Review: Kim Stanley Robinson - The Years Of Rice And Salt
I'll be the first to admit I struggled with this book. Not sure if it
wasn't quite what I was expecting, or if the musings on religion were a bit more than I wanted but some days I found it hard to get through more than a couple of pages. But, I did enjoy it in the end and find the concept to be superb.
As the cover blurb says, imagine a world without Europe. Not
physically of course, just with all those Europeans killed off by the
plague and the rest of the world left to develop without them. What we end up with is a series of connected stories covering over a thousand years of alternate history. Robinson weaves an immense tapestry but focuses on the minor details and everyday lives of those involved. Some the great and the good, others simple village folk but all aspects of the same group of souls undergoing constant re-incarnations. Taken as a whole, they tell a tell of staggering scope, but each individual tale drags you in to a new aspect of the world each of which could probably have been sustained over a longer stand-alone tale. I particularly enjoyed the Alchemist of Sammarkand and think I may well seek out some more Arabian-set fiction in the future.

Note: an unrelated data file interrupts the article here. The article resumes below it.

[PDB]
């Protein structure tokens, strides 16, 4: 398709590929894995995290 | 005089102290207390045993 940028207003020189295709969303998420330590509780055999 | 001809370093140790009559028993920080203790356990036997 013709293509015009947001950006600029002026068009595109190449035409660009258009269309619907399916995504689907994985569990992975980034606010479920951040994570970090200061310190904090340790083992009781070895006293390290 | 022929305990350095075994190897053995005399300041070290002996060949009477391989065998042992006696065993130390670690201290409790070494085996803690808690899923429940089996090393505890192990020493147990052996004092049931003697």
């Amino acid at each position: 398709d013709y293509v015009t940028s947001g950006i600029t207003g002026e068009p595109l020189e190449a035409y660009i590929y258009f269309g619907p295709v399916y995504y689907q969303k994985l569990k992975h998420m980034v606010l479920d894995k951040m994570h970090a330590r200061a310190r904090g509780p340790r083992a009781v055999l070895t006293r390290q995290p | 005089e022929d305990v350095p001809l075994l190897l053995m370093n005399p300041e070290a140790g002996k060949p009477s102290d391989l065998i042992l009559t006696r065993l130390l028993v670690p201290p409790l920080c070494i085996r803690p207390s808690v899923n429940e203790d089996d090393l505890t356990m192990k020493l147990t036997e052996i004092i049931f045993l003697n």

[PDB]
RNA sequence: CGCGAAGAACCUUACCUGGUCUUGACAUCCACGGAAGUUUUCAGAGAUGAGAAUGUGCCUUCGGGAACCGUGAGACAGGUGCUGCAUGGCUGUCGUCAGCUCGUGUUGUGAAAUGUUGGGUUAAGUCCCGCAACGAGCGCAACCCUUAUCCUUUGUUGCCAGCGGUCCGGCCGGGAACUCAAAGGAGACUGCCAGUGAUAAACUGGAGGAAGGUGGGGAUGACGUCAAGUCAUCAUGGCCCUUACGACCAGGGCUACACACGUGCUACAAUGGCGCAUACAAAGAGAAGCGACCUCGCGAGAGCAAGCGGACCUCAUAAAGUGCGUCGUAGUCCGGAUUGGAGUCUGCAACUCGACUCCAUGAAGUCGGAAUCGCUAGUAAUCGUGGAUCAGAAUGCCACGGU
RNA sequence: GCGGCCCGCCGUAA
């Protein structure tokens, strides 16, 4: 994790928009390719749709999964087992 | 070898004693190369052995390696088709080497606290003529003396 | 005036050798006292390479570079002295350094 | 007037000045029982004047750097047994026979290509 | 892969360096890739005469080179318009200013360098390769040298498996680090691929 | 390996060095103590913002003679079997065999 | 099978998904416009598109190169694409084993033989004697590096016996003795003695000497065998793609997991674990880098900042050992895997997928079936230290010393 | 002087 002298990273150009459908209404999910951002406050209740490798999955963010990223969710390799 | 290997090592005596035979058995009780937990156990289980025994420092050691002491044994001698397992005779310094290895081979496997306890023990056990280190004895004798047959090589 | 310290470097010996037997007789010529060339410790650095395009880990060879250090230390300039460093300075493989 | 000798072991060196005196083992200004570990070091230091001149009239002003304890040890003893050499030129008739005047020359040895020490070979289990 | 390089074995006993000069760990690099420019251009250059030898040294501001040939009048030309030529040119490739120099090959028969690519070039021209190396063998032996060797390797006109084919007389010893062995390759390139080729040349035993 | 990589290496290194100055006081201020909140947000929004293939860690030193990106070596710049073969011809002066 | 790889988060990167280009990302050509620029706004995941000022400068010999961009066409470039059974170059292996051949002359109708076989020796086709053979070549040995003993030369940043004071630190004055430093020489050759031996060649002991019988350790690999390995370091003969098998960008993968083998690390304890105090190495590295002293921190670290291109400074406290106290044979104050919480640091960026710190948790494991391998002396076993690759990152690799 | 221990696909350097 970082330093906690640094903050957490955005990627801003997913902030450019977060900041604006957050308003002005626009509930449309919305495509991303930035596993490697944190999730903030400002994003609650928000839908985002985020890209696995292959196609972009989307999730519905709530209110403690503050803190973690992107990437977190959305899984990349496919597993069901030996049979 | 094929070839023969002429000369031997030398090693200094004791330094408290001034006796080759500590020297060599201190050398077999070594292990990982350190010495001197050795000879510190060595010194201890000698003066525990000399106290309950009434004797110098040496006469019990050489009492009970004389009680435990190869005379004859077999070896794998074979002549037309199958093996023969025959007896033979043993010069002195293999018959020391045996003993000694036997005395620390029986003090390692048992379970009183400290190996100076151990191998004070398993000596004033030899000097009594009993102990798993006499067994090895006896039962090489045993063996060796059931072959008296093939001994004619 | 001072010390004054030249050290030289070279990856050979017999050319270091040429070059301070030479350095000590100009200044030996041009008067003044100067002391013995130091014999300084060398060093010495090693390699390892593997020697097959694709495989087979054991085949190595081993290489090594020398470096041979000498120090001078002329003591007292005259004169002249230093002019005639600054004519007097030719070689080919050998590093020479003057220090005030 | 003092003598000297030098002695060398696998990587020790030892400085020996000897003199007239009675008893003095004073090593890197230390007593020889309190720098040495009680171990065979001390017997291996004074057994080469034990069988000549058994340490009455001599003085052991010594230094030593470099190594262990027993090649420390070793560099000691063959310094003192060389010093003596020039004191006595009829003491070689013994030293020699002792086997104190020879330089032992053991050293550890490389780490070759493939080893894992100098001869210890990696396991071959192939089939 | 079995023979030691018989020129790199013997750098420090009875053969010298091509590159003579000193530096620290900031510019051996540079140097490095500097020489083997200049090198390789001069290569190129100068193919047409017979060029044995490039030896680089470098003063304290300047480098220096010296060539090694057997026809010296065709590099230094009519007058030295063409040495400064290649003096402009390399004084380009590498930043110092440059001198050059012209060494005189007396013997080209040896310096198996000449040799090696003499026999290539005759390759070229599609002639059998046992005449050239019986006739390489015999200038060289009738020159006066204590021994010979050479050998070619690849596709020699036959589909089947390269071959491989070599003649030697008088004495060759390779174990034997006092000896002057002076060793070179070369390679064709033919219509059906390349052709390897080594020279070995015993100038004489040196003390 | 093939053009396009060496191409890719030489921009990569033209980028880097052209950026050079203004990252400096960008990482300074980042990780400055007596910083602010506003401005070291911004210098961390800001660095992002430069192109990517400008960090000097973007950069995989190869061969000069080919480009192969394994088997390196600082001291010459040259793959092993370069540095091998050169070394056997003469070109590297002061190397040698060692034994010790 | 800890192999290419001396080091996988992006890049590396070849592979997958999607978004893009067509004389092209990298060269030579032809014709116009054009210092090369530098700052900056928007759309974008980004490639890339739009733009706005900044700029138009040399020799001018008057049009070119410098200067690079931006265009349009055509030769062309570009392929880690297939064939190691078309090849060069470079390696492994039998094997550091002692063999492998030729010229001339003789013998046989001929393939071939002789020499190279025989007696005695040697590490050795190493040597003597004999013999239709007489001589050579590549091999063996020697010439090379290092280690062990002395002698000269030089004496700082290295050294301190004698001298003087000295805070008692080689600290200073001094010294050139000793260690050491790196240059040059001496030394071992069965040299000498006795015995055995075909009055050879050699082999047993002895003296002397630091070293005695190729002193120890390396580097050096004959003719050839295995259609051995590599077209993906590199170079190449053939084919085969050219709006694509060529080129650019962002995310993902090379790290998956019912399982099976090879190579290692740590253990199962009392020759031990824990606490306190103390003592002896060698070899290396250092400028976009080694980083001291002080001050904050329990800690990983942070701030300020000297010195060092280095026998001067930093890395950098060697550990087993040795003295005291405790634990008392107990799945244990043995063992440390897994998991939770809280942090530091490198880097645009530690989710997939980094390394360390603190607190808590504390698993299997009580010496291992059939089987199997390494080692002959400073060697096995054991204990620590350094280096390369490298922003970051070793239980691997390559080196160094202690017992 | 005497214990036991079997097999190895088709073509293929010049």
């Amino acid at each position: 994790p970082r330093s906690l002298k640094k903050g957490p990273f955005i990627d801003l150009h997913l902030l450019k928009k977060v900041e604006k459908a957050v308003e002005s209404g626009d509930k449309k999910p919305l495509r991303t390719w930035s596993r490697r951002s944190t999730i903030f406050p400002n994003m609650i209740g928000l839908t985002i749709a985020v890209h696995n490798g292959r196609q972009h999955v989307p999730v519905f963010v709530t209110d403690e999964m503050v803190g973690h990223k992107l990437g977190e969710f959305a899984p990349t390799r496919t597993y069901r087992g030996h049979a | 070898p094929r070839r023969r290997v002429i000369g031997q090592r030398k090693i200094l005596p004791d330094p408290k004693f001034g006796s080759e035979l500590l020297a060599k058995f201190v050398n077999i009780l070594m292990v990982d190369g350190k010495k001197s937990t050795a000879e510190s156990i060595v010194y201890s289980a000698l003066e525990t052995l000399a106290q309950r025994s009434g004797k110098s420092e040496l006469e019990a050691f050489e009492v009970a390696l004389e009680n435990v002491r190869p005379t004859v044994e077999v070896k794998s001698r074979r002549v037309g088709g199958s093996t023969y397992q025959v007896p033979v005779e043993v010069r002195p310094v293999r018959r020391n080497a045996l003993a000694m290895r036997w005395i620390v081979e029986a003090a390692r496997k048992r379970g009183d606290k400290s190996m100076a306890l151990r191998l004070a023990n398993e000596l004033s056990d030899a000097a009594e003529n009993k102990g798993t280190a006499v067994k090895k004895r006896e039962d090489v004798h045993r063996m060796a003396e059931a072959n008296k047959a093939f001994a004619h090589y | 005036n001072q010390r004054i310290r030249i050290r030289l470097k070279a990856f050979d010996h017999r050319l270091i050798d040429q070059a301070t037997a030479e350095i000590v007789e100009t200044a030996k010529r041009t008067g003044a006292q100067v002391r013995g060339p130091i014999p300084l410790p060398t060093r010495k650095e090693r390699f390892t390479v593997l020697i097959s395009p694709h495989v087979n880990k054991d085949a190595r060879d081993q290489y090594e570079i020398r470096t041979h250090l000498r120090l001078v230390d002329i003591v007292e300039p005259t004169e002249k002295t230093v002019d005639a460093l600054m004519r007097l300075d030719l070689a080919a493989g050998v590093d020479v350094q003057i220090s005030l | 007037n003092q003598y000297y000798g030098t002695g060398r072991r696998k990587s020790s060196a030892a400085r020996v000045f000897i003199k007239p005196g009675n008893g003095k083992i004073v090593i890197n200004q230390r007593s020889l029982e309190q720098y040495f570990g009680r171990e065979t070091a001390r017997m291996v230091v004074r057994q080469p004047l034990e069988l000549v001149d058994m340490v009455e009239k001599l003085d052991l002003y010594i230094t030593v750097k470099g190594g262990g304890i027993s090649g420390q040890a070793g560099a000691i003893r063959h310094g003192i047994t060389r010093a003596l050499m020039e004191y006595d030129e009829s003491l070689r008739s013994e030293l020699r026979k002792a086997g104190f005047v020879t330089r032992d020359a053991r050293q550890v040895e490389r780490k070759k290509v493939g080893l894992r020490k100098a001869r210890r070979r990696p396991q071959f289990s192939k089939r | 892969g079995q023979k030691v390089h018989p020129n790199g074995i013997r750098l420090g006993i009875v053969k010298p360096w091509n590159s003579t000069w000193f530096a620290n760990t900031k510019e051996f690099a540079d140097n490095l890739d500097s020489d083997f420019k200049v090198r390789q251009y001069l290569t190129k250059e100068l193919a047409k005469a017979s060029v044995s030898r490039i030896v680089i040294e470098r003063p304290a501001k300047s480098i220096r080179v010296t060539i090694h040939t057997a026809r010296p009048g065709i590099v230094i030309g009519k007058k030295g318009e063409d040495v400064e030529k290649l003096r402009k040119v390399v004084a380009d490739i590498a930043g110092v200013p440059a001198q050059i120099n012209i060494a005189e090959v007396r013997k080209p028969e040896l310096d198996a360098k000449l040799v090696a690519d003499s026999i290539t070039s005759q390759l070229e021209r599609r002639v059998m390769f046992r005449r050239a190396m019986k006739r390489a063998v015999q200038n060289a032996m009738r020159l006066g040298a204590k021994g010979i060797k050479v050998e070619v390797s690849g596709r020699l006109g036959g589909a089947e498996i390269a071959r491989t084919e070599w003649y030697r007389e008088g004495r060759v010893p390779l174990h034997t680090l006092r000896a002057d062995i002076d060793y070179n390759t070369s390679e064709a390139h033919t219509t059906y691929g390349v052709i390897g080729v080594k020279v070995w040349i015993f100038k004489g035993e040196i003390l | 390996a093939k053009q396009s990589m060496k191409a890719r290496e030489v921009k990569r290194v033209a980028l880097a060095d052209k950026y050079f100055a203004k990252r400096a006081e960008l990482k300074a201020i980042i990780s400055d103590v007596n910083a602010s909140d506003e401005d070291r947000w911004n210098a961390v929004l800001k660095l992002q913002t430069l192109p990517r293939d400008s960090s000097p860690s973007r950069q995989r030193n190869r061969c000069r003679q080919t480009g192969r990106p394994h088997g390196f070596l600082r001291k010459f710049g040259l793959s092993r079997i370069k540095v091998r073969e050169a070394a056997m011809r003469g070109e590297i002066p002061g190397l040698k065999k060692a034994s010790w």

There are many small insights into the world of the story and the real world scattered through the book. One (which of course I can't find now in order to quote it!) deals with history and what does and doesn't get recorded. The theme there is that only the bigger picture survives, with the mundanity of real life lost in the mists. The book is only a few years old, but that made me wonder if the same thing would apply with millions of people adding their daily doings to the web in blogs.
I don't pretend to have understood all of the deeper passages, particularly on the meanings of religion and philosophy but I will read it again one of these years and maybe I'll have increased my knowledge through other sources by then.